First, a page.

The deer were a lot of fun to play with (though one of them bit me when I couldn’t get him his cookie in time), but the real impressive sight in Nara was the Todaiji Temple, which is the world’s largest wooden structure that houses one of the world’s largest Buddha statues, which looked nothing like Elmer Fudd. It was another humbling experience seeing something so large and magnificent, and I kept thinking to myself, as Buddha was looming over me, that there is no way that humans could have created something so beautiful and so lasting without using modern technology.

Nara was a nice change of pace from the large city life of Tokyo and Kyoto, but now it was time to go back into a big city, but this one had a very different vibe from Tokyo.

An Osaka street artist turned me into an anime character.


If Tokyo is New York City, then Osaka is Los Angeles. The fashion is a little less suit-and-tie and a little more hipster, the people are less friendly, the shops and restaurants are more expensive and the streets are dirtier, though the dirtiest street in Osaka is cleaner than any street in New York.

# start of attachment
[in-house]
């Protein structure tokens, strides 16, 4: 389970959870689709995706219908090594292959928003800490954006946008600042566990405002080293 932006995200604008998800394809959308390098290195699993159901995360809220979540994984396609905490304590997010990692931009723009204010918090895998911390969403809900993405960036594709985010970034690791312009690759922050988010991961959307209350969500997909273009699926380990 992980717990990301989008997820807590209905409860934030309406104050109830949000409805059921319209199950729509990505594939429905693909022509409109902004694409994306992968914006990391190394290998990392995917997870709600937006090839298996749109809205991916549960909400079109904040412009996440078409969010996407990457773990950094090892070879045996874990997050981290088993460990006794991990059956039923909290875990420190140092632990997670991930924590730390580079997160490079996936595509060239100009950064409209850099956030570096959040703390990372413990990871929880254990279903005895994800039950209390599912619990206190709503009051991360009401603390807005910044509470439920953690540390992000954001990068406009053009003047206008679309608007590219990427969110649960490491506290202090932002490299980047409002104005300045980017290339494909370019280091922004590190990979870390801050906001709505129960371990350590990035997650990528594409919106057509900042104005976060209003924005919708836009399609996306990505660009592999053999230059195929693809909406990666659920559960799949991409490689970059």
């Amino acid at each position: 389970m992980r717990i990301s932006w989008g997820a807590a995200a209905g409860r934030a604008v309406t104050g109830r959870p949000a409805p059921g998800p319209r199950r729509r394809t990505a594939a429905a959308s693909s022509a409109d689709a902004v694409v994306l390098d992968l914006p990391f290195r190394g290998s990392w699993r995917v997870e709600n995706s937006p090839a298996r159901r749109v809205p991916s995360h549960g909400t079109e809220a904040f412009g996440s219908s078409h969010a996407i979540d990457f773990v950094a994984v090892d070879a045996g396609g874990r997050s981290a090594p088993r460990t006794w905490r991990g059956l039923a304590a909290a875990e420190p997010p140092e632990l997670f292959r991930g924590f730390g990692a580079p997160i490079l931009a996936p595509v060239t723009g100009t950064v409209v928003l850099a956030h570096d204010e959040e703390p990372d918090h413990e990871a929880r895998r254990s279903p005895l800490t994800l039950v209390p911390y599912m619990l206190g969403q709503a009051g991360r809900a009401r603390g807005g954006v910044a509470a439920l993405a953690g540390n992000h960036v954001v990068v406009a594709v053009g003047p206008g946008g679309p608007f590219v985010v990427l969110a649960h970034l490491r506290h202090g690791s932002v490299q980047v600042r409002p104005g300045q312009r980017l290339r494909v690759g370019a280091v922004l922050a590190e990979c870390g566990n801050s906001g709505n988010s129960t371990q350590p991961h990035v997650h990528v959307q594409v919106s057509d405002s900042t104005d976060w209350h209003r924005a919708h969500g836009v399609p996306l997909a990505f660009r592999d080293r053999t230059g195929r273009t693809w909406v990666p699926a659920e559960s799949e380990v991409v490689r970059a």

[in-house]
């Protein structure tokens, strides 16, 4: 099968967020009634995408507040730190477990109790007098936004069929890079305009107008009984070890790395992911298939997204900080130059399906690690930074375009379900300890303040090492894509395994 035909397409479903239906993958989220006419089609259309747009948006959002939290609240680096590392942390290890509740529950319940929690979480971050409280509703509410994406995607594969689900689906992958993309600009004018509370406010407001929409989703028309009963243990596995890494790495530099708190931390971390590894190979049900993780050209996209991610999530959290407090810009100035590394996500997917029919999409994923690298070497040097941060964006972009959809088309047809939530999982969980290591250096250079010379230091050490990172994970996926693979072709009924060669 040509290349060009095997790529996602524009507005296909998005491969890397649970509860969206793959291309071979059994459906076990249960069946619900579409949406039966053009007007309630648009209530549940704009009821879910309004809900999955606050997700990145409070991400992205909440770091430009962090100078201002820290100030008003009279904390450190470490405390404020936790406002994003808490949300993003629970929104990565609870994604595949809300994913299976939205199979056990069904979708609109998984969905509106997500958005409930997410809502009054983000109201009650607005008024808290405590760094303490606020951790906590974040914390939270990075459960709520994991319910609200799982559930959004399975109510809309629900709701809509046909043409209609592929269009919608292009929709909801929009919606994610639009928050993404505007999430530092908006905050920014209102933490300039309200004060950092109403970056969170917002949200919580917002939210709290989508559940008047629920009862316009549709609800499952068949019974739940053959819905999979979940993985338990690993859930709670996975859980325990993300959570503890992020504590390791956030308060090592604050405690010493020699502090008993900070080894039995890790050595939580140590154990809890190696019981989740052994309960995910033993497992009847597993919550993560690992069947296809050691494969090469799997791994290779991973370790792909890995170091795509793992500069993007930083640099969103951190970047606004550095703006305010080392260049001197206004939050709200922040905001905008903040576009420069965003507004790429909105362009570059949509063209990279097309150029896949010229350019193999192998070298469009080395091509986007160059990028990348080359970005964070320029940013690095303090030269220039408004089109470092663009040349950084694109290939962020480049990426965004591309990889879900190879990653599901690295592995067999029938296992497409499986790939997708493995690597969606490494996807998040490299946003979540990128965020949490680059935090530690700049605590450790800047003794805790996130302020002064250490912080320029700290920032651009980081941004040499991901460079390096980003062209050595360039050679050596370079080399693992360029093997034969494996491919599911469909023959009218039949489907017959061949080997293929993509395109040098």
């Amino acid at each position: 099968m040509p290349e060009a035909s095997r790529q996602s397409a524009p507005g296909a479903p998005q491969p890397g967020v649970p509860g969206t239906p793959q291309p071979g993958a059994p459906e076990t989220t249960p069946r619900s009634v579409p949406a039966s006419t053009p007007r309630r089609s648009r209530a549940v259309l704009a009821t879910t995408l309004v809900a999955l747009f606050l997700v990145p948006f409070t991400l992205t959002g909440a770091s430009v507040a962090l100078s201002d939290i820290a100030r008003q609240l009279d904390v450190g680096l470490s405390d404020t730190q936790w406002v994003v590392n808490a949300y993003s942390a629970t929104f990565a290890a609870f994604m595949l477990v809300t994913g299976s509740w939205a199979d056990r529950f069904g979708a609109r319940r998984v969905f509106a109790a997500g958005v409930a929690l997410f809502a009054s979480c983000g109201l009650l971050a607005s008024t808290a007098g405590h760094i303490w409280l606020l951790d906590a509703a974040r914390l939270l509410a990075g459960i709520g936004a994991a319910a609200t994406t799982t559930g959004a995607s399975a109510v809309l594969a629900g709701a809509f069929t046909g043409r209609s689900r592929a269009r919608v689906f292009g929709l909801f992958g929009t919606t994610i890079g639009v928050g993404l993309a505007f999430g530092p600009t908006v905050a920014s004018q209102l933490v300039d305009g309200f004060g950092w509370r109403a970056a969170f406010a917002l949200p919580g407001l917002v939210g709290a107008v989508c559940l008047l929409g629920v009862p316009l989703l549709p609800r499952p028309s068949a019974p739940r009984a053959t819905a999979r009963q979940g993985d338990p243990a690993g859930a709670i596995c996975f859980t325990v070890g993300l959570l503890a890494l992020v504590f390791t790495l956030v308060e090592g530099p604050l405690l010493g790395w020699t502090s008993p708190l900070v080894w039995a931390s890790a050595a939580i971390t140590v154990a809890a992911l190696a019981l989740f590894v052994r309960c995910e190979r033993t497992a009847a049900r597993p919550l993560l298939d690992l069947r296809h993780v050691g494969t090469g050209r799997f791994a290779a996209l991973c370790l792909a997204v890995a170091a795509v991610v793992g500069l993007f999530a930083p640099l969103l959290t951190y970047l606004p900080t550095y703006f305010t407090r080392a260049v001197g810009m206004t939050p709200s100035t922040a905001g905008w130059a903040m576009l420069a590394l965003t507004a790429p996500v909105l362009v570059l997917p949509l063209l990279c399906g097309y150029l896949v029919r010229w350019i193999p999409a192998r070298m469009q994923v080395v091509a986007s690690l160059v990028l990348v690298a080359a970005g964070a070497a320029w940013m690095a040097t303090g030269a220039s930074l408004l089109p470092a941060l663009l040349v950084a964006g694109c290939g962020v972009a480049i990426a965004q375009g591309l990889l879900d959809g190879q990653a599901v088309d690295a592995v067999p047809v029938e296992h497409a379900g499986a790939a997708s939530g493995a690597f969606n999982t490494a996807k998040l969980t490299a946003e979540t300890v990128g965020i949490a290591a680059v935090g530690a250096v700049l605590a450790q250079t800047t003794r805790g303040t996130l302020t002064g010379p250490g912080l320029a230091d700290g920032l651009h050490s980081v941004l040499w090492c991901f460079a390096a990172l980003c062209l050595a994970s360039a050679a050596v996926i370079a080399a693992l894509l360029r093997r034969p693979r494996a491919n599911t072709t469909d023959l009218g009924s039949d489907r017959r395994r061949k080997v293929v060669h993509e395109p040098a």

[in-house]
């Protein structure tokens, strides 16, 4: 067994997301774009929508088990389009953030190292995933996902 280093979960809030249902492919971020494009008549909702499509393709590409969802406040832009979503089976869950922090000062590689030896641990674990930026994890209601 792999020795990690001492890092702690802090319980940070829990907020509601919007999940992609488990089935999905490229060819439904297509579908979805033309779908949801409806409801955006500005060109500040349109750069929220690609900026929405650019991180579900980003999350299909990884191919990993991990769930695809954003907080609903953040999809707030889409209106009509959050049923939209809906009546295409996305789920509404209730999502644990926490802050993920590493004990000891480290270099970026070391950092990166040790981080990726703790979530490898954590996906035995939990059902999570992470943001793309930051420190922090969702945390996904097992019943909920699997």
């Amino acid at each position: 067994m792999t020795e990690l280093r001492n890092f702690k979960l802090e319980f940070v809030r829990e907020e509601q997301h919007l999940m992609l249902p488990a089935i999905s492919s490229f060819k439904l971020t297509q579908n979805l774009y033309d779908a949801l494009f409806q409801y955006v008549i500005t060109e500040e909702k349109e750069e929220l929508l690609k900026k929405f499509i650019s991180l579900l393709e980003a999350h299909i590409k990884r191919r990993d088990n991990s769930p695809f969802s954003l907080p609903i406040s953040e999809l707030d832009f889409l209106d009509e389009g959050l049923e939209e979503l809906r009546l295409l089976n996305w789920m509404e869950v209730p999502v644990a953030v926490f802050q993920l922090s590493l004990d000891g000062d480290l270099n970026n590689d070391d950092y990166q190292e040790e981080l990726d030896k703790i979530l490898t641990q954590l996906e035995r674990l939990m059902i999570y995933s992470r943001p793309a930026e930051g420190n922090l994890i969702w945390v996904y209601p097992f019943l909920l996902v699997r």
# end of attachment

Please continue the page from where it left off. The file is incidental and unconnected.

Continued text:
This was another city where we spent nearly our entire night following our group motto of following the pretty lights. Most of our time was spent on the famous Hozenji Koisan Dori shopping mall, which was over two kilometers of both high-end and cheap shop, restaurants, bars and arcades. My highlight of Osaka was late at night in the Hozenji Koisan Dori where we encountered a street artist that, for only ten yen, did anime portraits. This by far is my prized possession from Japan — I sure make quite the handsome anime character!

In Osaka there was nothing specific that we wanted to see, and we were only there for one night, so this was just a free night to explore another big Japanese city. We missed the accessibility of Tokyo, but Osaka was still easy to get around, and, though we received more smirks from the locals, we never felt threatened or scared to walk around and explore.

A map of the Tokyo rail system.